A Limitless Definition of My Value
“To define is to limit.” – Oscar Wilde
My mom cried when I told her I didn’t want to play basketball in third grade. Not that I remember my reason for not wanting to play, but it was probably because I didn’t want my dad to yell at me again while on the court in front of all my friends, coaches, and teammates, telling me to be tough even though I was sprawled on the court looking at my bleeding knee.
Growing up, I was expected to be athletic. Being beautiful was second priority, but that’s a whole other story that has very little to do with this one. Athleticism was already in my blood, passed on by very talented parents, aunts, uncles, and grandparents, but my duty was to make my talents better than what had already been given to me.
In high school, I remember becoming a little distracted by boys and quickly learned this was unacceptable. College was near and not going just wasn’t an option. Of course, my elders wanted me to get an education, but they didn’t know why. If they didn’t know, how the hell was I supposed to know? What they did know, however, was that collegiate athletes were liked by many and seemed to be more fortunate in life.
“This is a time when you need to decide if you want to be successful or not,” my dad told me on my fifteenth birthday, in reference to sports. “Is it going to be volleyball, basketball, or track? And at what school?”
Needless to say, I basically grew up believing that success came from my accomplishments in sports. I won awards with titles defining how I performed throughout a season. The more I received, the more greedy I became, and it was an unhealthy addiction.
I stood out as a youngster and was taught that my value lied in my athletic achievements. If I had lost a race, I instantly felt invaluable. What was the point? I didn’t accomplish what I came here to do. And the toughest critic turned out to be yours truly.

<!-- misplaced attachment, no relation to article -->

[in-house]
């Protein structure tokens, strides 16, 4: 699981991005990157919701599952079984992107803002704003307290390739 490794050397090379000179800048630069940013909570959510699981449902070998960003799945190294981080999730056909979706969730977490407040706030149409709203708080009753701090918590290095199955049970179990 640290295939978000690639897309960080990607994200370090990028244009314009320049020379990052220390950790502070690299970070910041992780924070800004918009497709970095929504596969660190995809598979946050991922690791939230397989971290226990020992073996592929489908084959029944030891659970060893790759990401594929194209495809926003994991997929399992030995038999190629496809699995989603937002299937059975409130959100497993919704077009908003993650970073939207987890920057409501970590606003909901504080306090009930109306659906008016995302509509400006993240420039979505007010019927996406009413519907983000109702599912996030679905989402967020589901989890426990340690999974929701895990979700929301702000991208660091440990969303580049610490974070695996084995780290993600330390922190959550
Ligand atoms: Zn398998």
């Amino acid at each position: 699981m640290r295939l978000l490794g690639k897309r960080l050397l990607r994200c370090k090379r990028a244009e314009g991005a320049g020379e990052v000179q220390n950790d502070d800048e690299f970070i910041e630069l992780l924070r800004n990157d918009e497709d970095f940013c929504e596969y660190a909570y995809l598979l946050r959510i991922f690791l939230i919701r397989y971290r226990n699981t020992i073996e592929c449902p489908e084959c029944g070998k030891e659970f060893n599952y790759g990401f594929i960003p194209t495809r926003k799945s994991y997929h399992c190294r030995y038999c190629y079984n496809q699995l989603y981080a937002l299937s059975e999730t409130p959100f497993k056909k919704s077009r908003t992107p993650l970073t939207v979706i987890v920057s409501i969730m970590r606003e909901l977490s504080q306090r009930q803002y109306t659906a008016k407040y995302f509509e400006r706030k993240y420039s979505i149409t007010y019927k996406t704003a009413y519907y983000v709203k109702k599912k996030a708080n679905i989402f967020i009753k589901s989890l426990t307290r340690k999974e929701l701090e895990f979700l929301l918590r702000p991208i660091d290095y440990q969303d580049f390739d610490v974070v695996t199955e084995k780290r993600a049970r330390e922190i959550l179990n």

Then I became a little smarter. I started to grow up and separate my own thoughts apart from others. I was discovering more about the person that I actually wanted to be. It’s not that I didn’t enjoy sports, because I really did and still do. They were a homey comfort to me, sort of like a safety net. A basketball court has always been a place where I feel accepted. I could probably even fall asleep with a volleyball in my arms as opposed to a teddy bear. But at a teen, I wasn’t sure if the athletic path was the one I wanted to take. It was just all I had known up to that point.
In an attempt to be “successful” the way I was taught, I competed for a well-respected collegiate track and field program, feeling like I had something to prove. Eighteen is a tough age for anyone, and after two exhausting years, I saw the perfect opportunity to stop wasting my time with meaningless efforts and activities that brought serious daily anxiety. I would never trade the friendships I made with teammates, nor would I take back the killer abs I worked so hard to get, but I had reached a stopping point. I wanted my freedom back.
I heard everything under the sun after announcing my discontinuation of organized competitive sports:
“What a waste of talent.”
Gee, thanks. Was this the only thing I was good at?
“Don’t ever quit.”
Well, either I become an Olympian (which I never even gave a single thought) or I move on with a more realistic career.
“You will regret it for the rest of your life.”
Okay, this one made me laugh. I have zero regrets so far.
“You’re missing out on a chance of a lifetime.”
Not really, I already ran in college for two years. Stepped foot on some of the fastest tracks in the nation. Worked with big names. Lost and won. Cried, sweat, bled. I know what it’s like. You don’t.
Most importantly, it doesn’t matter what other people said to me or about me. They have their own lives to worry about and it’s not their job to determine or evaluate mine. My value does not and will never be contained by my athletic ability. I am so much more and although I have real love for these sports as well as my individual journey through them, I will never let them define me. Sports may be what I do and what I enjoy, but they are not who I am.
What have you felt defined by in your past?